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60 more tiny homes coming to Fredericton affordable housing community


A not-for-profit organization building tiny homes for Fredericton’s homeless population is getting more than $13 million in federal and provincial funding.

The money will go toward the construction of 60 additional tiny homes in the city’s 12 Neighbours Community. This comes after 36 tiny homes were built during the first phase of the project, according to the New Brunswick government.

The project is “the most innovative initiative that has been developed in New Brunswick to help vulnerable residents in need of housing,” said Jill Green, MLA for Fredericton North and the minister responsible for housing, in a news release.

“Dozens of low-income individuals that were confronted with homelessness have already found a home in the 12 Neighbours Community and many more will have that opportunity thanks to Phase 2 of the project,” Green continued.

Her comments were made on behalf of Social Development Minister Dorothy Shephard.

Located on the north side of Fredericton, the 12 Neighbours Community consists of fully independent and detached tiny homes on their own small, private yard.

The province says each home is 200 square feet, with a bathroom, a fully-equipped kitchen and a sleeping space for one or two people, as well as living and dining spaces.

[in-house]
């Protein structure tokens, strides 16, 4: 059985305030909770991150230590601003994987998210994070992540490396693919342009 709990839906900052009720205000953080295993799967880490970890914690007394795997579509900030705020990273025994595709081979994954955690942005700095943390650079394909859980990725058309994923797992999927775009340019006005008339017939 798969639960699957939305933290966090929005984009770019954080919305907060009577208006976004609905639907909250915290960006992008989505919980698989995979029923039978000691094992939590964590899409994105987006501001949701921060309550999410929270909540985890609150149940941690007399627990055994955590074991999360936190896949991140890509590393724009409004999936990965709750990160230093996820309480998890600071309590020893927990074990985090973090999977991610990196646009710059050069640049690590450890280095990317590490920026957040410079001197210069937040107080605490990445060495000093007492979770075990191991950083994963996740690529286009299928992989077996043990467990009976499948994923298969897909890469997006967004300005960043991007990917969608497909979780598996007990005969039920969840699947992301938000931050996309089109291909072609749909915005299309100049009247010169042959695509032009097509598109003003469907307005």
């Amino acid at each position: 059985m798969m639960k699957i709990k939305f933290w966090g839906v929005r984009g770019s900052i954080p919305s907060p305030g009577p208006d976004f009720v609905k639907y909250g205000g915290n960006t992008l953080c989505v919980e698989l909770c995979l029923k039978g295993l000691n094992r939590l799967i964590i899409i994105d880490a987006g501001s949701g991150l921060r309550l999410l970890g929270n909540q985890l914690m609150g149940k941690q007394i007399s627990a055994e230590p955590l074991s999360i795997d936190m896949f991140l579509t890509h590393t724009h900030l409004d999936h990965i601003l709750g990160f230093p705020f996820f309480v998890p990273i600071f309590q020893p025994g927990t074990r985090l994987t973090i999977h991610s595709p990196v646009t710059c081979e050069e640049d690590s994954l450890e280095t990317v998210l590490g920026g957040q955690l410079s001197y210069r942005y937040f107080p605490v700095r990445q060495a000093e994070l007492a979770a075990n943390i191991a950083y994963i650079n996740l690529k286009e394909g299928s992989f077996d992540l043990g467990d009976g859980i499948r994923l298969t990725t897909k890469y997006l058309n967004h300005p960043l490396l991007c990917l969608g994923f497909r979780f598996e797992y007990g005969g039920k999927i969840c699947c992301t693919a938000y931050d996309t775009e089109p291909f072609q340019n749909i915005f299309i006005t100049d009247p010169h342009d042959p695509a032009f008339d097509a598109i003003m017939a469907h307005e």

Marcel LeBrun, the founder of 12 Neighbours Community Inc., says his team is happy to receive funding from both levels of government.

“This neighbourhood of micro-homes already makes an important difference in the lives of so many people, and the completion of the project will be an asset for the overall Fredericton community as an important contributor in helping to reduce homelessness,” said LeBrun in the release.

The federal and provincial governments are spending a combined $2.4 million in the form of a forgivable loan through the Affordable Rental Housing Program.

In addition, rent supplements for each unit built during the second phase will ensure that tenants do not pay more than 30 per cent of their total household income in rent, according to the release. This represents an additional investment of $7.1 million over the next 20 years.

In total, the federal government is contributing $3.8 million for Phases I and II of the project through the National Housing Co-Investment Fund, which is delivered by the Canadian Mortgage and Housing Corporation.

In the first phase of development last year, 12 Neighbours Inc. got $1.4 million in the form of a forgivable loan through the Affordable Rental Housing Program, as well as rent supplements for each unit.

The rental housing program provides financial help to private entrepreneurs, private non-profit corporations (including off-reserve Indigenous population), and co-operatives for the construction, repair and conversion of rental housing projects.

According to the news release, help is in the form of a forgivable loan and is based on the cost of eligible work and the number of eligible self-contained units or bed units within a project. Top Stories

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